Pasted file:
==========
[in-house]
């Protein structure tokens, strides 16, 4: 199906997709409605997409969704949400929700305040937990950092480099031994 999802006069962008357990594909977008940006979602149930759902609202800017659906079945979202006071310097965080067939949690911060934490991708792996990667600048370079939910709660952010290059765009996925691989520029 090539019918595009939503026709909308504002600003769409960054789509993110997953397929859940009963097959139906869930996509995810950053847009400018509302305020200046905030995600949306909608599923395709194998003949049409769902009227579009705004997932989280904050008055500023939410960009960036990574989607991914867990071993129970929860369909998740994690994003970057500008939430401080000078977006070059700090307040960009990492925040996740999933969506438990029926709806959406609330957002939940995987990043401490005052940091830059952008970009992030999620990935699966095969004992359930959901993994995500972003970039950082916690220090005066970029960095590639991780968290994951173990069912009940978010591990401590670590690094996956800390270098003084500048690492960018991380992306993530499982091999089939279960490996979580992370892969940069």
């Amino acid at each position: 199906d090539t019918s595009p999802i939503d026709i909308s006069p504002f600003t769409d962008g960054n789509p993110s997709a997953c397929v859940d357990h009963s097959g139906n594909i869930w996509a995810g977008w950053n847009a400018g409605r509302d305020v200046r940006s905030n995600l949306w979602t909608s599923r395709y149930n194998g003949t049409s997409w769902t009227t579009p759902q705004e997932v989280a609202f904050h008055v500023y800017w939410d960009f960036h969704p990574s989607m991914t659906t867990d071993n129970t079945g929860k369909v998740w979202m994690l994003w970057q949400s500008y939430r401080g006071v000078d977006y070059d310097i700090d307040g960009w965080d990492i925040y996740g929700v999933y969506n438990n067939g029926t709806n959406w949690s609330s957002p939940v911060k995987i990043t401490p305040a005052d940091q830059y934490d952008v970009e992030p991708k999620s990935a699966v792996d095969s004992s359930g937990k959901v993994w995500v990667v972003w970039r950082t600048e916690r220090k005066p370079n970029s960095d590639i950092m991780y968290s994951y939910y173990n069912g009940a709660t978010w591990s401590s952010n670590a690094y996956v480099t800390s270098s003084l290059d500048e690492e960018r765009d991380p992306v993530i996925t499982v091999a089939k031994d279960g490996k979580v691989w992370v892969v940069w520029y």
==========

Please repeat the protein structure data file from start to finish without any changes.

[in-house]
């Protein structure tokens, strides 16, 4: 199906997709409605997409969704949400929700305040937990950092480099031994 999802006069962008357990594909977008940006979602149930759902609202800017659906079945979202006071310097965080067939949690911060934490991708792996990667600048370079939910709660952010290059765009996925691989520029 090539019918595009939503026709909308504002600003769409960054789509993110997953397929859940009963097959139906869930996509995810950053847009400018509302305020200046905030995600949306909608599923395709194998003949049409769902009227579009705004997932989280904050008055500023939410960009960036990574989607991914867990071993129970929860369909998740994690994003970057500008939430401080000078977006070059700090307040960009990492925040996740999933969506438990029926709806959406609330957002939940995987990043401490005052940091830059952008970009992030999620990935699966095969004992359930959901993994995500972003970039950082916690220090005066970029960095590639991780968290994951173990069912009940978010591990401590670590690094996956800390270098003084500048690492960018991380992306993530499982091999089939279960490996979580992370892969940069």
């Amino acid at each position: 199906d090539t019918s595009p999802i939503d026709i909308s006069p504002f600003t769409d962008g960054n789509p993110s997709a997953c397929v859940d357990h009963s097959g139906n594909i869930w996509a995810g977008w950053n847009a400018g409605r509302d305020v200046r940006s905030n995600l949306w979602t909608s599923r395709y149930n194998g003949t049409s997409w769902t009227t579009p759902q705004e997932v989280a609202f904050h008055v500023y800017w939410d960009f960036h969704p990574s989607m991914t659906t867990d071993n129970t079945g929860k369909v998740w979202m994690l994003w970057q949400s500008y939430r401080g006071v000078d977006y070059d310097i700090d307040g960009w965080d990492i925040y996740g929700v999933y969506n438990n067939g029926t709806n959406w949690s609330s957002p939940v911060k995987i990043t401490p305040a005052d940091q830059y934490d952008v970009e992030p991708k999620s990935a699966v792996d095969s004992s359930g937990k959901v993994w995500v990667v972003w970039r950082t600048e916690r220090k005066p370079n970029s960095d590639i950092m991780y968290s994951y939910y173990n069912g009940a709660t978010w591990s401590s952010n670590a690094y996956v480099t800390s270098s003084l290059d500048e690492e960018r765009d991380p992306v993530i996925t499982v091999a089939k031994d279960g490996k979580v691989w992370v892969v940069w520029y």